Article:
Advice to a Traveller 723

 

 

 

 

 

 

 

 

 

 

 

 

One of [uz]. An afternoon with Tony Harrison

“All poetry (even Cockney Keats?) you see

‘s been dubbed by [As] into RP

……………………………

‘We say [As] not [uz] TW. “ That shut my trap.

 

Of course it didn’t; for which we all give thanks.

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Sunday afternoon in The Leeds Library….the oldest subscription library in the UK, celebrating its 250th birthday in the most fitting way I can think of. A reading with the poetry legend from Beeston. The scholarship boy who took a long slow-burning revenge on his patronising old English teacher at Leeds Grammar School by writing two Meredithean sonnets. Them and [uz]. A rallying cry for all of us, that remind the world that [uz] can be loving as well as funny. Erudite, sophisticated and articulate, too. I set that alongside another of his lines in National trust

                             the tongueless man gets his land took.

Tony Harrison read with his trademark relish for the heft and texture of words; it was a Leeds event and he celebrated with lots of his poems about his mum and dad, from The school of eloquence..which are rooted in his personal history and theirs, but which speak for everyone exploited or conflicted by the class appropriations of language, literacy and education. It was joyous.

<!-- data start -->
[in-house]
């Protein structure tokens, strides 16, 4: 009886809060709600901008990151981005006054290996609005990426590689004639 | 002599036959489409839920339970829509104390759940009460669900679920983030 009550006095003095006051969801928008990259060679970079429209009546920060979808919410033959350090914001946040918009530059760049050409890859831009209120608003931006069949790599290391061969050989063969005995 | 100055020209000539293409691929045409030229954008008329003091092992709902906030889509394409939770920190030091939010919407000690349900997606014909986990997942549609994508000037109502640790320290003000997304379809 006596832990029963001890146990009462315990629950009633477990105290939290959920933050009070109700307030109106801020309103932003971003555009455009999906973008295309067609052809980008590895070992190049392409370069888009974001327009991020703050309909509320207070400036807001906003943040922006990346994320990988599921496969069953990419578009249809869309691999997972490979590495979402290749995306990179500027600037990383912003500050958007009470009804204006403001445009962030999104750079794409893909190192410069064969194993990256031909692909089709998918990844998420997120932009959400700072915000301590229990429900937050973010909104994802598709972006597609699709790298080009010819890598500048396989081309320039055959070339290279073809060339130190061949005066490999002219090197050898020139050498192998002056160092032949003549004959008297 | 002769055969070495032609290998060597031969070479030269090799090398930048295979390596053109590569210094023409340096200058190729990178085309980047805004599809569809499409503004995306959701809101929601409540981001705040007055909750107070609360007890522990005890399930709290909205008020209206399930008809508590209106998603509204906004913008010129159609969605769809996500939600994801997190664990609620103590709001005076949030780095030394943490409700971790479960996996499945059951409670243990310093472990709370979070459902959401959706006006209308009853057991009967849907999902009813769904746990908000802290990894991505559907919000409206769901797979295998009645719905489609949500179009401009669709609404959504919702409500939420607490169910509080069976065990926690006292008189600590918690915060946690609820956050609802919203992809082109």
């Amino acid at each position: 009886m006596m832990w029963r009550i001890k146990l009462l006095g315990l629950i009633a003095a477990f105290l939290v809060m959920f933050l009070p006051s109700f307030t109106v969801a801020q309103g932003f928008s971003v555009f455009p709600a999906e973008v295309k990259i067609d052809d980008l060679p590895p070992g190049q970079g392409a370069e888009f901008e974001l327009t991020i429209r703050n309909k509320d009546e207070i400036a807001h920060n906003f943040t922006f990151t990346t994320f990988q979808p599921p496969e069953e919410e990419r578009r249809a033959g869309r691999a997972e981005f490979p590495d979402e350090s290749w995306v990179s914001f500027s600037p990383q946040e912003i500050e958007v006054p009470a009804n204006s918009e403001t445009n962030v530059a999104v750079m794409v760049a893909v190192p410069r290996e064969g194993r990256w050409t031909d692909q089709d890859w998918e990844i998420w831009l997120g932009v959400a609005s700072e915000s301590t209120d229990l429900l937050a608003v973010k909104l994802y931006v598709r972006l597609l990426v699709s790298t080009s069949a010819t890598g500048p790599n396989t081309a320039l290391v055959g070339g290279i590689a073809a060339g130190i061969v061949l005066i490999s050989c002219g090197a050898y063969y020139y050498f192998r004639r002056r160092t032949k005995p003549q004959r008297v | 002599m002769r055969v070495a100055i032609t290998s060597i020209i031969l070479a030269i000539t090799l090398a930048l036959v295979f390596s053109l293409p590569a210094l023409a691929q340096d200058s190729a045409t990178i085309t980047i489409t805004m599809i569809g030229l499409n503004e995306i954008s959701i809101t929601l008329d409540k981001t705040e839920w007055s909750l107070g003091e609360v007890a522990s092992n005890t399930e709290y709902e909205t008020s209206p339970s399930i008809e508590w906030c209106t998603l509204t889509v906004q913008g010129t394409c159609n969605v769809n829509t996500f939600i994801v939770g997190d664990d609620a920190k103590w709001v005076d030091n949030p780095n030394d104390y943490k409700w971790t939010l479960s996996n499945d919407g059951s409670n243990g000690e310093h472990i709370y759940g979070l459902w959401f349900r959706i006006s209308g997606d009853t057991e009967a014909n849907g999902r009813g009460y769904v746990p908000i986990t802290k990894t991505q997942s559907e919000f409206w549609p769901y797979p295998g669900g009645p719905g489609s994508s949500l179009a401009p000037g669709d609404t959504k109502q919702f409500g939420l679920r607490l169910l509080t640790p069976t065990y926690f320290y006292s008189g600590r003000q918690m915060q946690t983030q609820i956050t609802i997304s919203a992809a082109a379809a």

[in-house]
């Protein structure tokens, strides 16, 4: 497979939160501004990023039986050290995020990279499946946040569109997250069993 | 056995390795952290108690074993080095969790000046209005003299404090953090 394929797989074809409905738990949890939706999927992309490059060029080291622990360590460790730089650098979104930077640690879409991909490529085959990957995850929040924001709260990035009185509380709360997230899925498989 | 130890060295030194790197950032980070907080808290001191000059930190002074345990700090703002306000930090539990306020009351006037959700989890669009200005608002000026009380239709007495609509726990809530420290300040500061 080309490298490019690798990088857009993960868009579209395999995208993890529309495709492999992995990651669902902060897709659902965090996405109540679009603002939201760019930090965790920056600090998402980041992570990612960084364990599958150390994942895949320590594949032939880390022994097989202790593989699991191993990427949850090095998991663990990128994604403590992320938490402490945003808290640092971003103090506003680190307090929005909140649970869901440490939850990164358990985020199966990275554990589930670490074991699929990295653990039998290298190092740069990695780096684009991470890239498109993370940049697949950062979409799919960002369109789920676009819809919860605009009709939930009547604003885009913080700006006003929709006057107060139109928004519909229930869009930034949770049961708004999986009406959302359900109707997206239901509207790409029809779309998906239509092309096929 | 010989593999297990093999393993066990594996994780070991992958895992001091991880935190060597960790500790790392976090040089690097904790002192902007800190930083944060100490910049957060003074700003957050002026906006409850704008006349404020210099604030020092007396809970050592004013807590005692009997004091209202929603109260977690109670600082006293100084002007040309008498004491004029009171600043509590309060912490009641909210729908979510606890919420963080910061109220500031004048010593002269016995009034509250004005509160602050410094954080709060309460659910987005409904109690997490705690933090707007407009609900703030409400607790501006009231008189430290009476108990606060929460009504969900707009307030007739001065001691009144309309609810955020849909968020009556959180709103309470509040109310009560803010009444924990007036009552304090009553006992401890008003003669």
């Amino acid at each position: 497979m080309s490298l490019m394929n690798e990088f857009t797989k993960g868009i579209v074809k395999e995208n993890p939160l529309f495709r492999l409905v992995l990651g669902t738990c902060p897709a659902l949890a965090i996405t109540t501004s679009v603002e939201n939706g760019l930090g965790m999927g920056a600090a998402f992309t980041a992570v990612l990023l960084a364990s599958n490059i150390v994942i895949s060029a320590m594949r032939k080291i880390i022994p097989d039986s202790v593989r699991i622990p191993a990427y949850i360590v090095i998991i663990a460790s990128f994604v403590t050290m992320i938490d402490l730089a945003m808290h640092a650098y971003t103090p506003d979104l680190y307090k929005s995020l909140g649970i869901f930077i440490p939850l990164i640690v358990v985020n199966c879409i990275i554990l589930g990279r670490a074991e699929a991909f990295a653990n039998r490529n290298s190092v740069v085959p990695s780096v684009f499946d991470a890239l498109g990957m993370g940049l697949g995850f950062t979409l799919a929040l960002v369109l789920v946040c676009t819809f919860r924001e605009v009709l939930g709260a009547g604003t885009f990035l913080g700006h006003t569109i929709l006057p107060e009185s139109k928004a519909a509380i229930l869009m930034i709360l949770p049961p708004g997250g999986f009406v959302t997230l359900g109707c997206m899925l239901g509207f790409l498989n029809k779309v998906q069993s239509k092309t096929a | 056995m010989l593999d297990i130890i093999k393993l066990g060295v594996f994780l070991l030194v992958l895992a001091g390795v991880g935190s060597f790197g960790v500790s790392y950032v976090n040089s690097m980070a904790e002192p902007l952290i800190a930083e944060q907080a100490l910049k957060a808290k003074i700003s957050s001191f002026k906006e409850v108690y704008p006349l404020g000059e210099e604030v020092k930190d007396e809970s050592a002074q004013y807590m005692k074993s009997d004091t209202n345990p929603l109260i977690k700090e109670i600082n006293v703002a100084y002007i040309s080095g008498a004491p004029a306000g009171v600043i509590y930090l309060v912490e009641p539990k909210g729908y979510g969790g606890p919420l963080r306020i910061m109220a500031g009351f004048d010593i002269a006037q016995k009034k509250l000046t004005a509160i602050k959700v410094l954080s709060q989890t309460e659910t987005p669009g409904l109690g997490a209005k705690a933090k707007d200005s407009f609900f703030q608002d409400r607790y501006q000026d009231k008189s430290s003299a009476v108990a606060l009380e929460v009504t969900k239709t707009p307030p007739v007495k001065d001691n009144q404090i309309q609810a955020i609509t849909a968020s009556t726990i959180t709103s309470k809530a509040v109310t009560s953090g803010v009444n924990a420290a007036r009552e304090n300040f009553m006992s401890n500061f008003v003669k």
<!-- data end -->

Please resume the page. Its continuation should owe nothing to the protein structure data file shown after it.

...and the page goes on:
Tony Harrison. He’s the reason that I ever thought I might write poems (if not poetry). This comes with stories. In 1971 I moved to Newcastle to be a lecturer in a College of Education. When I took my children to school of a morning, there were very few men doing the same, and one of them was a striking figure..lean and handsome in an RAF greatcoat, very Dostoevskian. Eventually, I asked our Julie (5 yrs old)    ‘who’s that bloke?’.     ‘That’s Max Harrison’s daddy.’  ‘What’s he do, then?’   ”He doesn’t do anything. he’s a poet.’ I’ve dined out on that story, but the point is that though contemporary poetry meant absolutely nothing to me, then,  I mentioned this to a colleague, who invited Harrison to come and read to our 3rd Year B.Ed English students, and so it was that I went to my first ever poetry reading.